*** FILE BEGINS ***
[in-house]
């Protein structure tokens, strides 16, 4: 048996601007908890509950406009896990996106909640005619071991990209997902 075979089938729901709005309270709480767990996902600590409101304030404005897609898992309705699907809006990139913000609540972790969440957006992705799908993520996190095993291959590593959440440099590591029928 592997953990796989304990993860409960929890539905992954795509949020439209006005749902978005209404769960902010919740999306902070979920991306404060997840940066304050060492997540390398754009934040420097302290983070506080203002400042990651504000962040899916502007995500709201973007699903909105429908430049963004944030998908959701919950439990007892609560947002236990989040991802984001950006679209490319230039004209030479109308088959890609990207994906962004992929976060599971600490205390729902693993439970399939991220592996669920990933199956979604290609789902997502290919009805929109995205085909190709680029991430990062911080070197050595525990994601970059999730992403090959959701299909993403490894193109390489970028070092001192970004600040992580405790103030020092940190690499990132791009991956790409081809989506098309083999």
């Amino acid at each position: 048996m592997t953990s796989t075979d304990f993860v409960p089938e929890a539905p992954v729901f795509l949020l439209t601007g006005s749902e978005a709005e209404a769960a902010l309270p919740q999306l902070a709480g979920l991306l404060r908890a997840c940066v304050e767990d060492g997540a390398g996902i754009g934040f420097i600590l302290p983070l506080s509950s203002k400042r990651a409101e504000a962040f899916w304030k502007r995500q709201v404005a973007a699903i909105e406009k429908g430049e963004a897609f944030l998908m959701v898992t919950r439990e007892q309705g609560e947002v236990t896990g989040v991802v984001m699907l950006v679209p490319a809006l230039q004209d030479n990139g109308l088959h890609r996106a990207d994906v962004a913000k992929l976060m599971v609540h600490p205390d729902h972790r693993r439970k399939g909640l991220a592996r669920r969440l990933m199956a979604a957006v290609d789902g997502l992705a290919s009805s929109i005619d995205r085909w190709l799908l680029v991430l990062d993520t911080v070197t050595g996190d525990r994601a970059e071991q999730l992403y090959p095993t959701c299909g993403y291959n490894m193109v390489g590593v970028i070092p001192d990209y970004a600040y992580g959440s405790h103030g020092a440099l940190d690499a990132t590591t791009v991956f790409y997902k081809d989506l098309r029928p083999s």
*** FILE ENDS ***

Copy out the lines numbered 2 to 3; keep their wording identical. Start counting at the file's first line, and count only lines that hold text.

């Protein structure tokens, strides 16, 4: 048996601007908890509950406009896990996106909640005619071991990209997902 075979089938729901709005309270709480767990996902600590409101304030404005897609898992309705699907809006990139913000609540972790969440957006992705799908993520996190095993291959590593959440440099590591029928 592997953990796989304990993860409960929890539905992954795509949020439209006005749902978005209404769960902010919740999306902070979920991306404060997840940066304050060492997540390398754009934040420097302290983070506080203002400042990651504000962040899916502007995500709201973007699903909105429908430049963004944030998908959701919950439990007892609560947002236990989040991802984001950006679209490319230039004209030479109308088959890609990207994906962004992929976060599971600490205390729902693993439970399939991220592996669920990933199956979604290609789902997502290919009805929109995205085909190709680029991430990062911080070197050595525990994601970059999730992403090959959701299909993403490894193109390489970028070092001192970004600040992580405790103030020092940190690499990132791009991956790409081809989506098309083999």
């Amino acid at each position: 048996m592997t953990s796989t075979d304990f993860v409960p089938e929890a539905p992954v729901f795509l949020l439209t601007g006005s749902e978005a709005e209404a769960a902010l309270p919740q999306l902070a709480g979920l991306l404060r908890a997840c940066v304050e767990d060492g997540a390398g996902i754009g934040f420097i600590l302290p983070l506080s509950s203002k400042r990651a409101e504000a962040f899916w304030k502007r995500q709201v404005a973007a699903i909105e406009k429908g430049e963004a897609f944030l998908m959701v898992t919950r439990e007892q309705g609560e947002v236990t896990g989040v991802v984001m699907l950006v679209p490319a809006l230039q004209d030479n990139g109308l088959h890609r996106a990207d994906v962004a913000k992929l976060m599971v609540h600490p205390d729902h972790r693993r439970k399939g909640l991220a592996r669920r969440l990933m199956a979604a957006v290609d789902g997502l992705a290919s009805s929109i005619d995205r085909w190709l799908l680029v991430l990062d993520t911080v070197t050595g996190d525990r994601a970059e071991q999730l992403y090959p095993t959701c299909g993403y291959n490894m193109v390489g590593v970028i070092p001192d990209y970004a600040y992580g959440s405790h103030g020092a440099l940190d690499a990132t590591t791009v991956f790409y997902k081809d989506l098309r029928p083999s």